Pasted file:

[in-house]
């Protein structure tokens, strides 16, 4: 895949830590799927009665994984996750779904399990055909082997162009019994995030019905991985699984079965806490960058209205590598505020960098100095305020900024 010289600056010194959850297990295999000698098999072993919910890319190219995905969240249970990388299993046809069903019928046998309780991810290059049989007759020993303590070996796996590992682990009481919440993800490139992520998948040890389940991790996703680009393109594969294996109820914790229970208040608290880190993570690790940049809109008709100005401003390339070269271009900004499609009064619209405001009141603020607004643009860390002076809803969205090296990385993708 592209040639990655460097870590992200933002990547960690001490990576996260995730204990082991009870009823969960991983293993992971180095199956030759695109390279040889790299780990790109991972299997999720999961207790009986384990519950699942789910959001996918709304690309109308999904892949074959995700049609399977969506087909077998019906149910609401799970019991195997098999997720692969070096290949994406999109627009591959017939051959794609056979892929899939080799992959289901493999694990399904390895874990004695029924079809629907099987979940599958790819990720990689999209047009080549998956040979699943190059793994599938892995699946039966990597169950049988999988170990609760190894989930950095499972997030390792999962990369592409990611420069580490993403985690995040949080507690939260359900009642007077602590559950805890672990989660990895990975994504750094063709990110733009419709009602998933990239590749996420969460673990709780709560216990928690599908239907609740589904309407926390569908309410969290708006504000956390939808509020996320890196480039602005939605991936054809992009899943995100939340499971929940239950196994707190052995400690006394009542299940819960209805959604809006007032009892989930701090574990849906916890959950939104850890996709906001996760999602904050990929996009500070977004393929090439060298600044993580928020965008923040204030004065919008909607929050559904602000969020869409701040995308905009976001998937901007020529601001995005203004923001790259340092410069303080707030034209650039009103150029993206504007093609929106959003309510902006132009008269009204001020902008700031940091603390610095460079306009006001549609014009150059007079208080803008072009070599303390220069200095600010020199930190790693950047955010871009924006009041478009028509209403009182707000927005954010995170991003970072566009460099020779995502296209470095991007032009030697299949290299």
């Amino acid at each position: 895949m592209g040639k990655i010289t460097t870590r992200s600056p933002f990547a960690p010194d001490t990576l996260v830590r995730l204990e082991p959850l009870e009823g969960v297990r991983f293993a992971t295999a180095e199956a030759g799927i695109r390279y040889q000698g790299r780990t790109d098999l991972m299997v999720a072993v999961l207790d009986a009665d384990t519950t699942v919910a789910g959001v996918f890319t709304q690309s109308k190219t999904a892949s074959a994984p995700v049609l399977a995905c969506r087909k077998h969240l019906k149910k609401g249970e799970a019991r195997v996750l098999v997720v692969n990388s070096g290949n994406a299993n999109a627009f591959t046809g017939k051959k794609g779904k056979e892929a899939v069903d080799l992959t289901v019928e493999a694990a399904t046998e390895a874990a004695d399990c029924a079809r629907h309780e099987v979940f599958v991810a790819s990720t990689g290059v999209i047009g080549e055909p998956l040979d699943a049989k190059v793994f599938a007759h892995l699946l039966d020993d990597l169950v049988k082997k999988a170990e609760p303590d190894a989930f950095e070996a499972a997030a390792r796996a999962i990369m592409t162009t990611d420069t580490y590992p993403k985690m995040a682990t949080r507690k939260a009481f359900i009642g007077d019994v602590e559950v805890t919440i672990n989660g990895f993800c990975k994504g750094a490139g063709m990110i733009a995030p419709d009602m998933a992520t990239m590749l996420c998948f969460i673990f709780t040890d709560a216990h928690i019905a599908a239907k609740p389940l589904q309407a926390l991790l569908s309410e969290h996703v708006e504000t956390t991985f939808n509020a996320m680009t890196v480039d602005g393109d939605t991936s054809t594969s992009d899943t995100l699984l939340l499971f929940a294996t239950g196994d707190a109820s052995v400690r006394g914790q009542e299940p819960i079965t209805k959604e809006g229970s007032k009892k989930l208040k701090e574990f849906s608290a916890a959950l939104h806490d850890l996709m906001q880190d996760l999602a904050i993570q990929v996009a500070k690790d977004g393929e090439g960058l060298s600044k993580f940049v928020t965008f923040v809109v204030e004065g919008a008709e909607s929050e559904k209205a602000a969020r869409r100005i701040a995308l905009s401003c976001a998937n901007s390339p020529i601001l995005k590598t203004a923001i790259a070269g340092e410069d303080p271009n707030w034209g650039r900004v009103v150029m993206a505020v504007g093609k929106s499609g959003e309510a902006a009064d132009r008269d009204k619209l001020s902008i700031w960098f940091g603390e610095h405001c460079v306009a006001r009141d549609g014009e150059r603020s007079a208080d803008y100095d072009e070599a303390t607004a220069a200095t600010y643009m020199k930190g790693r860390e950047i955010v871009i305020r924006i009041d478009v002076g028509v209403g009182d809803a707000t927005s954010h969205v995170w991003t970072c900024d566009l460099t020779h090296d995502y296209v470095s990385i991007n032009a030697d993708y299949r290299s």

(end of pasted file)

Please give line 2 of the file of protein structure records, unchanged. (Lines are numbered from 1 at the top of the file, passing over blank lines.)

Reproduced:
């Protein structure tokens, strides 16, 4: 895949830590799927009665994984996750779904399990055909082997162009019994995030019905991985699984079965806490960058209205590598505020960098100095305020900024 010289600056010194959850297990295999000698098999072993919910890319190219995905969240249970990388299993046809069903019928046998309780991810290059049989007759020993303590070996796996590992682990009481919440993800490139992520998948040890389940991790996703680009393109594969294996109820914790229970208040608290880190993570690790940049809109008709100005401003390339070269271009900004499609009064619209405001009141603020607004643009860390002076809803969205090296990385993708 592209040639990655460097870590992200933002990547960690001490990576996260995730204990082991009870009823969960991983293993992971180095199956030759695109390279040889790299780990790109991972299997999720999961207790009986384990519950699942789910959001996918709304690309109308999904892949074959995700049609399977969506087909077998019906149910609401799970019991195997098999997720692969070096290949994406999109627009591959017939051959794609056979892929899939080799992959289901493999694990399904390895874990004695029924079809629907099987979940599958790819990720990689999209047009080549998956040979699943190059793994599938892995699946039966990597169950049988999988170990609760190894989930950095499972997030390792999962990369592409990611420069580490993403985690995040949080507690939260359900009642007077602590559950805890672990989660990895990975994504750094063709990110733009419709009602998933990239590749996420969460673990709780709560216990928690599908239907609740589904309407926390569908309410969290708006504000956390939808509020996320890196480039602005939605991936054809992009899943995100939340499971929940239950196994707190052995400690006394009542299940819960209805959604809006007032009892989930701090574990849906916890959950939104850890996709906001996760999602904050990929996009500070977004393929090439060298600044993580928020965008923040204030004065919008909607929050559904602000969020869409701040995308905009976001998937901007020529601001995005203004923001790259340092410069303080707030034209650039009103150029993206504007093609929106959003309510902006132009008269009204001020902008700031940091603390610095460079306009006001549609014009150059007079208080803008072009070599303390220069200095600010020199930190790693950047955010871009924006009041478009028509209403009182707000927005954010995170991003970072566009460099020779995502296209470095991007032009030697299949290299």